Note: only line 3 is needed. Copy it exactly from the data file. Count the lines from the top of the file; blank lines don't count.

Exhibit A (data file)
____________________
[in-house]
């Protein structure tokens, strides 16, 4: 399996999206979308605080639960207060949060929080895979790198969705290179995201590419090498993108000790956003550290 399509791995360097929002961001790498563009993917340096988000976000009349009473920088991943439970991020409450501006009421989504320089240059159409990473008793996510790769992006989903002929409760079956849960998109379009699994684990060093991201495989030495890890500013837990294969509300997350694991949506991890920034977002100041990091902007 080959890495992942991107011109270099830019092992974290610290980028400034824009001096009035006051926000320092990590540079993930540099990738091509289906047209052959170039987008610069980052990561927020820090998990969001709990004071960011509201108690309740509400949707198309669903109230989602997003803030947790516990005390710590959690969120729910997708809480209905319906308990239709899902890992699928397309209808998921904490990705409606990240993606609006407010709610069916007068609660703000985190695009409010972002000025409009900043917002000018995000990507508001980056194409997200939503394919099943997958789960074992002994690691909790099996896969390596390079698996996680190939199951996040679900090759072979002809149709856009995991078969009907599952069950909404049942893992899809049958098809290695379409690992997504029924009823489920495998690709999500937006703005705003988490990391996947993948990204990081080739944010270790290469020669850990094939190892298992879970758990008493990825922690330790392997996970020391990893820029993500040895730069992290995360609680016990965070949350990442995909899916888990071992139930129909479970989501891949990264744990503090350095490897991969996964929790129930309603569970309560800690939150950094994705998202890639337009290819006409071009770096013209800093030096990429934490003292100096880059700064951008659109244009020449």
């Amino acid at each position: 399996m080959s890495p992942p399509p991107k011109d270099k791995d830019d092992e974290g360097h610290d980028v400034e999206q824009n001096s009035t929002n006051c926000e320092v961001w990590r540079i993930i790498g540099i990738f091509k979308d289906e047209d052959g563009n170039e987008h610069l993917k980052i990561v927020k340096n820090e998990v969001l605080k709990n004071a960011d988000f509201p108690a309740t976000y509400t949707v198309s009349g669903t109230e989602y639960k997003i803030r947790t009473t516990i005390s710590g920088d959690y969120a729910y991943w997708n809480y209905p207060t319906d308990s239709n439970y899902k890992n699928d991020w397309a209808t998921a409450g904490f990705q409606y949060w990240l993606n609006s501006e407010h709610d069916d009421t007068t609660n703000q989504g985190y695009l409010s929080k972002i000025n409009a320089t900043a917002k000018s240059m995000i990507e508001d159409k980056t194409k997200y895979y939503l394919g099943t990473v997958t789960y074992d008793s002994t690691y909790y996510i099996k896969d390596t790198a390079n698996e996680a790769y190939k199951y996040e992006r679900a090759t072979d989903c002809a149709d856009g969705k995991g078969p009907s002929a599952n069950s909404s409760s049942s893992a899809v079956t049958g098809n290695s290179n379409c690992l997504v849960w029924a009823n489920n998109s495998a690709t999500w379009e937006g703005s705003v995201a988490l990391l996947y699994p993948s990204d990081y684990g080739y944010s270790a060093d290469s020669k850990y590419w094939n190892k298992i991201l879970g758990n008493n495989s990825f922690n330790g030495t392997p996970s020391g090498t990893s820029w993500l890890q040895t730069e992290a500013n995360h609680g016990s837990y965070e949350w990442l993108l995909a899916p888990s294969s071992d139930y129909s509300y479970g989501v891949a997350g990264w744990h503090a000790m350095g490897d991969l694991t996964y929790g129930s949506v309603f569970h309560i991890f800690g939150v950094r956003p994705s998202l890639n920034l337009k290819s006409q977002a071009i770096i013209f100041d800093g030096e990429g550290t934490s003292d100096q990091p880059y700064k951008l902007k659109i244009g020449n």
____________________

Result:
């Amino acid at each position: 399996m080959s890495p992942p399509p991107k011109d270099k791995d830019d092992e974290g360097h610290d980028v400034e999206q824009n001096s009035t929002n006051c926000e320092v961001w990590r540079i993930i790498g540099i990738f091509k979308d289906e047209d052959g563009n170039e987008h610069l993917k980052i990561v927020k340096n820090e998990v969001l605080k709990n004071a960011d988000f509201p108690a309740t976000y509400t949707v198309s009349g669903t109230e989602y639960k997003i803030r947790t009473t516990i005390s710590g920088d959690y969120a729910y991943w997708n809480y209905p207060t319906d308990s239709n439970y899902k890992n699928d991020w397309a209808t998921a409450g904490f990705q409606y949060w990240l993606n609006s501006e407010h709610d069916d009421t007068t609660n703000q989504g985190y695009l409010s929080k972002i000025n409009a320089t900043a917002k000018s240059m995000i990507e508001d159409k980056t194409k997200y895979y939503l394919g099943t990473v997958t789960y074992d008793s002994t690691y909790y996510i099996k896969d390596t790198a390079n698996e996680a790769y190939k199951y996040e992006r679900a090759t072979d989903c002809a149709d856009g969705k995991g078969p009907s002929a599952n069950s909404s409760s049942s893992a899809v079956t049958g098809n290695s290179n379409c690992l997504v849960w029924a009823n489920n998109s495998a690709t999500w379009e937006g703005s705003v995201a988490l990391l996947y699994p993948s990204d990081y684990g080739y944010s270790a060093d290469s020669k850990y590419w094939n190892k298992i991201l879970g758990n008493n495989s990825f922690n330790g030495t392997p996970s020391g090498t990893s820029w993500l890890q040895t730069e992290a500013n995360h609680g016990s837990y965070e949350w990442l993108l995909a899916p888990s294969s071992d139930y129909s509300y479970g989501v891949a997350g990264w744990h503090a000790m350095g490897d991969l694991t996964y929790g129930s949506v309603f569970h309560i991890f800690g939150v950094r956003p994705s998202l890639n920034l337009k290819s006409q977002a071009i770096i013209f100041d800093g030096e990429g550290t934490s003292d100096q990091p880059y700064k951008l902007k659109i244009g020449n």